It’s offensive, it’s a problem – it’s doggie breath.
According to experts, dental hygiene is the No. 1 problem in pets.
"It’s the most important thing a person can do for their pet apart from annual vaccines," said Dr. Candace Fisher, a veterinarian at Angel Animal Hospital.
Fisher said you should brush your pet’s teeth at least three times a week but daily brushing is preferred. She explained that professionals assess tooth decay in a range from one to five, with five being the worst case scenario.
"About 80 percent of pets have grade two tartar by the age of 2," said Fisher. "You have to start brushing their teeth while they are youngsters."
Tartar is created by the mixture of food debris, saliva and bacteria in the mouth.
Periodontal disease, which begins as plaque and is a more common dental disease, is an infection of the tissue surrounding the teeth that progresses in stages. Initially, plaque is soft, so brushing the teeth or chewing hard food and toys can dislodge it. However, if it is left untreated, plaque can lead to gingivitis, an inflammation of the gums, causing them to become red and swollen. If the plaque and tartar buildup goes unchecked, an infection can form around the root of the tooth, eventually destroying the tooth, which can be very painful for your pet.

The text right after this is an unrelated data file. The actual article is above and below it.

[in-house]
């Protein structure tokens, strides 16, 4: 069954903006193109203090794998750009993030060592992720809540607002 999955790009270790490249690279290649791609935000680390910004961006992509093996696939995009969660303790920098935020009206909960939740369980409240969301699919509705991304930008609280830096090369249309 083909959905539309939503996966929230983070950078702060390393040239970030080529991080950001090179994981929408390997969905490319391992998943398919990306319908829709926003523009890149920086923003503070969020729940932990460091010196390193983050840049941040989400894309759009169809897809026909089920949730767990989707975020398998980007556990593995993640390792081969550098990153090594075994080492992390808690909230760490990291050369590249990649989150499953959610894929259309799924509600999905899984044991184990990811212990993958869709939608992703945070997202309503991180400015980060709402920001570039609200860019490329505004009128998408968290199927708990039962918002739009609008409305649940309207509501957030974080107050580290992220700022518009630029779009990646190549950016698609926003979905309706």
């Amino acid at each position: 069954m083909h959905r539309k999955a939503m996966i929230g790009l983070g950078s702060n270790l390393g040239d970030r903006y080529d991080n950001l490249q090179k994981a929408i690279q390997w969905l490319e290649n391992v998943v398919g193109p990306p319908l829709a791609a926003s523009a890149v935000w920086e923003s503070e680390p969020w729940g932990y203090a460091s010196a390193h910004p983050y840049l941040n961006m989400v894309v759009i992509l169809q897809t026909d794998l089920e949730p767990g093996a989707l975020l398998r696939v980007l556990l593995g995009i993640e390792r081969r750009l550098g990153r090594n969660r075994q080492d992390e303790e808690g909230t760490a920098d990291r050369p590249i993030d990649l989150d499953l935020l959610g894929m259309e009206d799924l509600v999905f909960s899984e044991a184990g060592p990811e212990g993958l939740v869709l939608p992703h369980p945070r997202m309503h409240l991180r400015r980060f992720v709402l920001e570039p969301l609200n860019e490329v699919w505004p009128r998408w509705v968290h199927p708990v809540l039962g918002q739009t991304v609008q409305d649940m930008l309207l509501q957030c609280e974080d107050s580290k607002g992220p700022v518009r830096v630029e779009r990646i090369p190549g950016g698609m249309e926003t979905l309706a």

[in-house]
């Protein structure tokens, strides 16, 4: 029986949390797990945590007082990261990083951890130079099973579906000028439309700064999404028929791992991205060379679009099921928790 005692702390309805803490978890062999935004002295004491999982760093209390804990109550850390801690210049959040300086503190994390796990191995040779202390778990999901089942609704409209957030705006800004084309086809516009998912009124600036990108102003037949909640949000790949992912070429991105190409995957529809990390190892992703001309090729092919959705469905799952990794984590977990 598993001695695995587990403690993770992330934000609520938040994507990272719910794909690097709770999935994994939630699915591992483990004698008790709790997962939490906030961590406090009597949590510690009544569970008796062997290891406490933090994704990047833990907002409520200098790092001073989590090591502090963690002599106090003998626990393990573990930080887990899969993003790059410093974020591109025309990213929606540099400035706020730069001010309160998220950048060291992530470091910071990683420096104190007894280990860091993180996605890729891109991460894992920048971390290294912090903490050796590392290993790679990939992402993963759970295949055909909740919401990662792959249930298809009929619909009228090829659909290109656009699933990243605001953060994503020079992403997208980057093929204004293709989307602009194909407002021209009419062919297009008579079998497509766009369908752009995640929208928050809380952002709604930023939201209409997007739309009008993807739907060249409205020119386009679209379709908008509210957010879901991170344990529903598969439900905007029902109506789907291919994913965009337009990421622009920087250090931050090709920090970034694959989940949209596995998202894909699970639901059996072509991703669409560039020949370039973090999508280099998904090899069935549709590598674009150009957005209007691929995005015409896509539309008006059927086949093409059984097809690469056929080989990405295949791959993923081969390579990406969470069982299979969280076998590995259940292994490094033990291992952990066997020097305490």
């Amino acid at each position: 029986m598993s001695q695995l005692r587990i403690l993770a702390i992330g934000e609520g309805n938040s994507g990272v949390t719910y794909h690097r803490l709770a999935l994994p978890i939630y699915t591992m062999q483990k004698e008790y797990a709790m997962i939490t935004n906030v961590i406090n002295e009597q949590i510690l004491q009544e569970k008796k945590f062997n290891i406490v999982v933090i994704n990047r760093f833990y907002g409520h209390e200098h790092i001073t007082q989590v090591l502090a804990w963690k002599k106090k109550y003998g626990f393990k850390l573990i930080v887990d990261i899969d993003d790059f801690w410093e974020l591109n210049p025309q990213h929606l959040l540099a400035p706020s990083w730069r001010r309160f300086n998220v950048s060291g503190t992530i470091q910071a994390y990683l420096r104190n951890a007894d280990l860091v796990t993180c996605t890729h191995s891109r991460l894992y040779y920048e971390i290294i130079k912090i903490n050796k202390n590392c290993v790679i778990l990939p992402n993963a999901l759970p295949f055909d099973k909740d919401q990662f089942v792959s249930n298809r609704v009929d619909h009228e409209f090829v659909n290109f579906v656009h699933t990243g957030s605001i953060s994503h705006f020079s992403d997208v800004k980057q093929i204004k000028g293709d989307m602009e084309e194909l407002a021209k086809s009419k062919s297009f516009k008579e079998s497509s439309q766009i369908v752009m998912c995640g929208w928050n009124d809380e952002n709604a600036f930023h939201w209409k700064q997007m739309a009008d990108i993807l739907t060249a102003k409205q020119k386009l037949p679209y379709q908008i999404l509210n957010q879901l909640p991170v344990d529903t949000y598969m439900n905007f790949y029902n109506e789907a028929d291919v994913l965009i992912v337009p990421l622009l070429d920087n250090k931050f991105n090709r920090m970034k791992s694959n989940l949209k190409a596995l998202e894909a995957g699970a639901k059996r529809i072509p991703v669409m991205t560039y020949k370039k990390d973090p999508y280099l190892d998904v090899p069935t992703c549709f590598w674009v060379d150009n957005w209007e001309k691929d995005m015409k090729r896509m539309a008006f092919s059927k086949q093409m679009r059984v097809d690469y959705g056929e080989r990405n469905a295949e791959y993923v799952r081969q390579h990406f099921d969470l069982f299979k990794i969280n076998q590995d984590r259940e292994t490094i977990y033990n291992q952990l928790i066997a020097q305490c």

Fisher said untreated tooth decay can poison your pet’s blood.
"It can cause heart problems and kidney failure; the infection can even go to the liver," said Fisher. "It all starts with the teeth."
Fisher also said you may also notice stinky breath or bumps on the face.
Veterinarians recommend that you follow these steps to give your pet a healthy mouth:
•Look for signs of tooth decay and oral disease by routinely inspecting your pet’s teeth. Bad breath, discoloration and tartar are all signs of a problem that could lead to a serious health risk.
•Brush your pet’s teeth daily if possible. Your veterinarian can recommend the proper toothpaste. Toothpaste for humans should not be used on pets.
•Feed your dog or cat crunchy food. The rough texture of hard food can help to keep teeth clean. If you give your pet treats, try to keep them crunchy.
If you have one of those pets that will not let you near its mouth, Fisher said there is help. Water rinse solutions are available as are concentrates that you can add to their water a few times a week.
"You can always go to the vet and have their teeth cleaned too," said Fisher. "The best thing to do is talk to your veterinarian about the best method."
The cost of a professional dental cleaning depends on the size of the animal, the health of an animal and its age. Fisher said at Angel Animal Hospital a dental procedure starts around $120 for small dogs and cats. This does not include preliminary blood work, which would be necessary for older pets.
Fisher explained that one reason people do not have their pet’s teeth professionally cleaned is that they are afraid of having their pet put to sleep with a general anesthetic.
"This is why we do the preliminary blood work," she noted. "We have successfully cleaned teeth of dogs that are close to 20 years old. It is something people should not be afraid of."
Experts say you should talk to your veterinarian about the best method for your pet’s dental health.